I’m going to cut to the chase. I absolutely believe that the San Diego Padres should bring Fernando Rodney back in 2017. Just to be upfront, I haven’t heard or seen anything connecting the Padres to Rodney moving forward, but it would just make so much sense.
I have a little theory that if the Padres can put together a steady (not necessarily dominant) rotation and a deep, strong bullpen in 2017, they stand a chance at success. I think the Padres should refrain from wasting valuable resources on high-profile starters and simply wait until prospects like Cal Quantrill and Anderson Espinoza are ready to become our aces. In the meantime, they should look to build a hold-steady rotation that can keep the team in games and stay healthy. Likely affordable names like Jorge De La Rosa, Clayton Richard, Jake Peavy, and Derek Holland have been thrown around.
On the converse of that, I do believe that the Padres should attempt to assemble a dominant bullpen to carry a bulk of the load. I’m envisioning a 2015 Royals formula. The Padres are already looking at a promising core in guys like Ryan Buchter, Brad Hand, Kevin Quackenbush, Brandon Maurer, and if healthy, hopefully Carter Capps. Throw Rodney back in there and I really think we could be looking at one of the best pens in baseball.
Why bring Rodney back? That’s easy. We know he can pitch in San Diego. Why was he so good in the first half of last season with the Padres and then kind of fell off after being traded to the Miami Marlins in June? Maybe he was just more of a fit with the culture of the Padres. Maybe he was more comfortable with the Padres’ coaching staff. Whatever it was, here are the numbers: In 28.2 innings, he had a .31 ERA and a .872 WHIP with 17 saves and 33 strike outs. His showing was so incredibly good in the first half of the season that the 39-year-old Rodney was named to the All-Star team (unfortunately as a Marlin).
In Miami he didn’t fare so well. In 36.2 innings, he had a 5.89 ERA and a 1.800 WHIP with 8 saves and 44 strikeouts. That’s kind of a big difference. The numbers don’t exactly give the full story though. When Marlins closer A.J. Ramos fractured his finger in August, Rodney stepped in at closer and pitched well. He allowed one run in 12 innings while saving eight games in as many chances over the course of about three weeks. He eventually lost his role as closer back to Ramos after some bad outings. Rodney’s biggest issue has always been his consistency and while he had a good stretch in August, he had other periods of inconsistency with the Marlins.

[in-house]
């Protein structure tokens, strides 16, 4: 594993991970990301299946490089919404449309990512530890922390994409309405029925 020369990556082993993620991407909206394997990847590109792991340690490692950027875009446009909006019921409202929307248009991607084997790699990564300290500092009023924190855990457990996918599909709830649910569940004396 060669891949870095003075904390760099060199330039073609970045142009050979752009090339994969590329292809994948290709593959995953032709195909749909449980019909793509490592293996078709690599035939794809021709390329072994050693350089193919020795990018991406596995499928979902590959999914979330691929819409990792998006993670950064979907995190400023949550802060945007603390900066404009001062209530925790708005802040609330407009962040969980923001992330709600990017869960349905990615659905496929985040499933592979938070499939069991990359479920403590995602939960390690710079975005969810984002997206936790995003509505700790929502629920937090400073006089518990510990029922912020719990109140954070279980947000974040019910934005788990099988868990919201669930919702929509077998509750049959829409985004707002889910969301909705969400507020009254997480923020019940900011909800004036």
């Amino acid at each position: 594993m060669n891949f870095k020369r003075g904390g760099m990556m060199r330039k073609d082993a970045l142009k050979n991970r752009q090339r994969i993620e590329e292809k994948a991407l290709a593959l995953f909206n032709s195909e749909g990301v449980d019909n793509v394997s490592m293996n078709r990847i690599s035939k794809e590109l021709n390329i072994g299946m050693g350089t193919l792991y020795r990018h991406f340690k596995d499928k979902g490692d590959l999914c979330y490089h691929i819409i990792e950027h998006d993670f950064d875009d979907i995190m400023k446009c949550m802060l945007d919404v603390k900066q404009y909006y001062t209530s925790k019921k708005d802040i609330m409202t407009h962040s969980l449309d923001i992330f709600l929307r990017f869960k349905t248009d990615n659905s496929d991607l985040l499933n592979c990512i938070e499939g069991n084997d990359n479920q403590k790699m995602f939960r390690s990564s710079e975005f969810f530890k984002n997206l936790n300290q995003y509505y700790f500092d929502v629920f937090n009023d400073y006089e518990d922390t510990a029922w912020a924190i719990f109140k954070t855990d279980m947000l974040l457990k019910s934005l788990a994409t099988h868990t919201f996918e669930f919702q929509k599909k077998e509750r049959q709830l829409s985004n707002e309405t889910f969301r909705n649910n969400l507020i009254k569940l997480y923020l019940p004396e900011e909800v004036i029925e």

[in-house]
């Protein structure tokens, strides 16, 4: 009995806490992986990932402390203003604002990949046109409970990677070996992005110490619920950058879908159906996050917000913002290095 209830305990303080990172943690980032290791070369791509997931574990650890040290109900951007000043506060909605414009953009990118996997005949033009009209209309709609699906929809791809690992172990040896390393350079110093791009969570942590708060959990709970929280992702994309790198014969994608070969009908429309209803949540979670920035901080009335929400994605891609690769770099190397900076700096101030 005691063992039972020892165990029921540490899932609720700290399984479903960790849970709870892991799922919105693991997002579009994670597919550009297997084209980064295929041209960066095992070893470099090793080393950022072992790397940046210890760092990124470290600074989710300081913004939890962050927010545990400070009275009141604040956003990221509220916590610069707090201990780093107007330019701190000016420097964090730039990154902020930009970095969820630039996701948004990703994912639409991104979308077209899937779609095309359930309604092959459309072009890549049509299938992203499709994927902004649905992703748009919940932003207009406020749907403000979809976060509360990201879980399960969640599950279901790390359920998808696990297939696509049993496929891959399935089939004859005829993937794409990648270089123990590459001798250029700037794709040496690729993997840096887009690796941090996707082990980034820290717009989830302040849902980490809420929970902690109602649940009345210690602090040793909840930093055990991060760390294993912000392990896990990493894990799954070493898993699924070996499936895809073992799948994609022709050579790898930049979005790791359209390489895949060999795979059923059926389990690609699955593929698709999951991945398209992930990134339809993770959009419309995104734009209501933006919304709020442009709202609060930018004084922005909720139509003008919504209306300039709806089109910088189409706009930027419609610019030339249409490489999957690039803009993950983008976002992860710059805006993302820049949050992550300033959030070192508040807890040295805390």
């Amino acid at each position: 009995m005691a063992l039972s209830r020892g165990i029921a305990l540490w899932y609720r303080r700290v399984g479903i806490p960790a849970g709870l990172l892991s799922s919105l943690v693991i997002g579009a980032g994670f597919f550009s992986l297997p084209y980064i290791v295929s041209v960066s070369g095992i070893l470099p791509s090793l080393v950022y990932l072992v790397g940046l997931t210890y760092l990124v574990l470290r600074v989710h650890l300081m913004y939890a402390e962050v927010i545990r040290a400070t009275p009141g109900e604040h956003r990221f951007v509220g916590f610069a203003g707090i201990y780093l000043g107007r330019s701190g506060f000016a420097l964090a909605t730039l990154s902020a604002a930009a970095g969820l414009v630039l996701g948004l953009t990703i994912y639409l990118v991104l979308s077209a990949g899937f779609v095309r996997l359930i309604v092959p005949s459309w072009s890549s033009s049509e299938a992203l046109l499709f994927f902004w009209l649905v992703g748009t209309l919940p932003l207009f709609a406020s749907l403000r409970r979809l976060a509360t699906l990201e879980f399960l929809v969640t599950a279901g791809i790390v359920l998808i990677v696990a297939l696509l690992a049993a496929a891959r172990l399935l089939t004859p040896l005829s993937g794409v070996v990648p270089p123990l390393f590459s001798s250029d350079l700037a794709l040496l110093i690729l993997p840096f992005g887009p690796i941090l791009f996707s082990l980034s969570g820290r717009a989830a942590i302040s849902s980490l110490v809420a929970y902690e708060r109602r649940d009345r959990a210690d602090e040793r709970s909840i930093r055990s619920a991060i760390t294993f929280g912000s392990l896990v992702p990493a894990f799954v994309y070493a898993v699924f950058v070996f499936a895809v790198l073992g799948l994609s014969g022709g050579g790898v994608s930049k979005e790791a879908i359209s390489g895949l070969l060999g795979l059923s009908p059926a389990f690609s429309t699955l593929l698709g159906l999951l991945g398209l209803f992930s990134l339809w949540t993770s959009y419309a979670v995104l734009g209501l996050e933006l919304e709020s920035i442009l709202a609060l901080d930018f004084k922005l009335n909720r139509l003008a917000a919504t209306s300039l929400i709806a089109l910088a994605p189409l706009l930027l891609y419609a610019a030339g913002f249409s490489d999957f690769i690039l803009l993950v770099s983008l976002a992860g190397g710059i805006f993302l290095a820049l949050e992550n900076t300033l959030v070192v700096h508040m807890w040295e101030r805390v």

Last week, the Marlins declined Rodney’s 2017 option. His contract, that he originally signed with the Padres, called for a base salary of $2 million, but he cleared bonuses in 2016, bringing the value of the option up to $4.5 million. The Marlins didn’t find that to be a reasonable price tag, so they exercised his $400K buyout instead. That all makes sense. Rodney didn’t pitch at that value for the Marlins. Now he’s a free agent and should be looking for a reasonable deal in his 40-year-old season. Even if he asked for the same exact contract as the one he signed last season, it would be worth it.
If the Padres chose to bring back Rodney, he could slot right back into the closer role. Maurer could slide back into a high-leverage set-up man (an Andrew Miller with the Yankees-type role). He’s done well in that spot in the past. Rodney isn’t much of a set-up man, but he’s a lights-out closer when he’s on. Such is my reasoning in displacing Maurer in favor of Rodney. There will still be tons of bullpen depth with Hand, Buchter, Quackenbush, and Capps, plus whoever else shows up, behind Rodney and Maurer.
I do absolutely think that the Padres should bring back Fernando Rodney in 2017. He should be affordable and he’s a known success in a Padre uniform. He will add depth to a strong bullpen, which I think is a key to success in 2017. Finally, I just want to see him fire off some more arrows and point them out to Wil Myers. Who’s with me?